City of Terrace bylaw officers dismantled the tent city encampment at the old Co-op property owned by the city Jan. 11 to address safety concerns after the death of a local man in his tent during cold weather before Christmas.
The encampment had been vacant for three weeks on Jan. 11, according to the city, and the stretch of warmer weather has allowed staff to remove previously frozen items.
City spokesperson Tyler Clarke said in a Jan. 17 news release that bylaw officers and outreach staff made sure personal belongings and other objects were collected to either be returned or “cleaned, and redistributed”.
Clarke told The Terrace Standard there were three or four people still living at the camp just before Christmas.
Staff are unsure where all of the former campers have gone, with Clarke adding in a conversation over the phone that some might have left Terrace, while others are staying in hotels.
“We’ve been told that outreach workers have secured temporary hotel accommodations for some of these individuals but we’re unclear about the length of stay being provided,” said Clarke, adding that the city is not involved with those individual situations.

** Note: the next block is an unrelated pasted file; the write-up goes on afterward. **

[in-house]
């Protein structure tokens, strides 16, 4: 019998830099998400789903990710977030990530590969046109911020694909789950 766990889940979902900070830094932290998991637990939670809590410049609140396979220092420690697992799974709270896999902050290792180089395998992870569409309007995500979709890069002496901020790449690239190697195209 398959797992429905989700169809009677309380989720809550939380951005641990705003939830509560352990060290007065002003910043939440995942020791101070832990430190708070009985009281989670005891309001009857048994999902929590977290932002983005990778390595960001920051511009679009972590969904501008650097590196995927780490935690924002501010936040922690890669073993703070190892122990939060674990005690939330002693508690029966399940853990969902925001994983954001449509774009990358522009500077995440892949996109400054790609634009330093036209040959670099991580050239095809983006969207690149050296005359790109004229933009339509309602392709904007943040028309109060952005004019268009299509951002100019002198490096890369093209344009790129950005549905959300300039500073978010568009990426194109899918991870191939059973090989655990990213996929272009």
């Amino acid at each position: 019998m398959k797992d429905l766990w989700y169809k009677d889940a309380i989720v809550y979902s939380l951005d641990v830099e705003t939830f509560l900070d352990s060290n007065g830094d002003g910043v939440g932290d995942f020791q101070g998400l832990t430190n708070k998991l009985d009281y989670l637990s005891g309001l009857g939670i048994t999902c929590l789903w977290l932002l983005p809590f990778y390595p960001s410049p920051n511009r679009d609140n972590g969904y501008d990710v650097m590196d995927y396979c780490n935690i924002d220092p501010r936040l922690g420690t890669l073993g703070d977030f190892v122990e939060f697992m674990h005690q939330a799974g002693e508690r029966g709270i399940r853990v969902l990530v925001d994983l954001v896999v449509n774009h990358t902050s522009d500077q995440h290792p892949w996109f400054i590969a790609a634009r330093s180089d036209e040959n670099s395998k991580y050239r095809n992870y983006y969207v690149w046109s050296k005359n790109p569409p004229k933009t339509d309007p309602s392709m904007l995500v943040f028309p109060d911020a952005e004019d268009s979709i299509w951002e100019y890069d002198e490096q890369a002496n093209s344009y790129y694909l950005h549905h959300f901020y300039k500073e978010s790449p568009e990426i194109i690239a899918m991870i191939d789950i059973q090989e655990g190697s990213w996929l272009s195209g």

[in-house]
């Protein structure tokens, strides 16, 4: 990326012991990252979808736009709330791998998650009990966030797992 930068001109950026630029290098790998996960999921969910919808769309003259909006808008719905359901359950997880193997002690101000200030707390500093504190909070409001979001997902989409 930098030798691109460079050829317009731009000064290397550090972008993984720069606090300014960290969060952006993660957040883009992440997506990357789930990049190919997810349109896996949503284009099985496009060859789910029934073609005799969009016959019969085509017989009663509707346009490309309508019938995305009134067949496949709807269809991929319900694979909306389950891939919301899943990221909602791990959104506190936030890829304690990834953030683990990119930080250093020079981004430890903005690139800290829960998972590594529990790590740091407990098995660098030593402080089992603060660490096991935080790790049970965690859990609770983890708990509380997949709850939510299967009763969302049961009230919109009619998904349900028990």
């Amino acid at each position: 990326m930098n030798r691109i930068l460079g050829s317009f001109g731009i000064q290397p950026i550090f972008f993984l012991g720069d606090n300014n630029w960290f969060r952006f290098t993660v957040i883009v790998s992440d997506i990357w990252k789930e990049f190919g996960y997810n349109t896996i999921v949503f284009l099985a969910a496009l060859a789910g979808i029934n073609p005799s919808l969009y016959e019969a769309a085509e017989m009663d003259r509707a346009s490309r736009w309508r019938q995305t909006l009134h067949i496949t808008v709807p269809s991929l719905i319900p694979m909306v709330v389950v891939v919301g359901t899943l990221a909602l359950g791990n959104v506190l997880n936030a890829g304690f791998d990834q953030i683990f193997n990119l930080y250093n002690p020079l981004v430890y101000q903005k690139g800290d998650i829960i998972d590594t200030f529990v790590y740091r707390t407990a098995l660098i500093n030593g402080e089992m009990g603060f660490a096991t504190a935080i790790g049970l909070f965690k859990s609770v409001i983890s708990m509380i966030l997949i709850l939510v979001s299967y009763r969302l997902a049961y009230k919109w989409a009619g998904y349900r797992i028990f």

The city said it “does not believe that encampments are solutions to homelessness,” despite that, a small community began to take hold at the old Co-op lot last year — that was called a “temporary encampment” by the city.
City staff have yet to come up with an alternative for where to put an overnight tent city, where homeless people could sleep outdoors, since council rejected staff’s first idea last August of using the front lawn of city hall.
Council asked for another proposal by end of 2022, and for staff to ensure a plan for overnight camping before spring 2023 in case of an increase in homelessness.
At a council meeting on Dec. 12, Linda Stevens, the social program development coordinator for the city, said there have been delays in consultation to do with where to put a tent city, adding that the number of people camping outside has not gone down as much as expected this winter.
Stevens didn’t commit to a date but hinted at more clarity by the spring, with one factor being the Ksan Society moving its shelter from downtown to the old Elks Hall site on Tetrault on the southside.
In its release the city promised to “continue to work with our local, provincial and federal partners to find safe and appropriate options to house and care for all of our citizens.”
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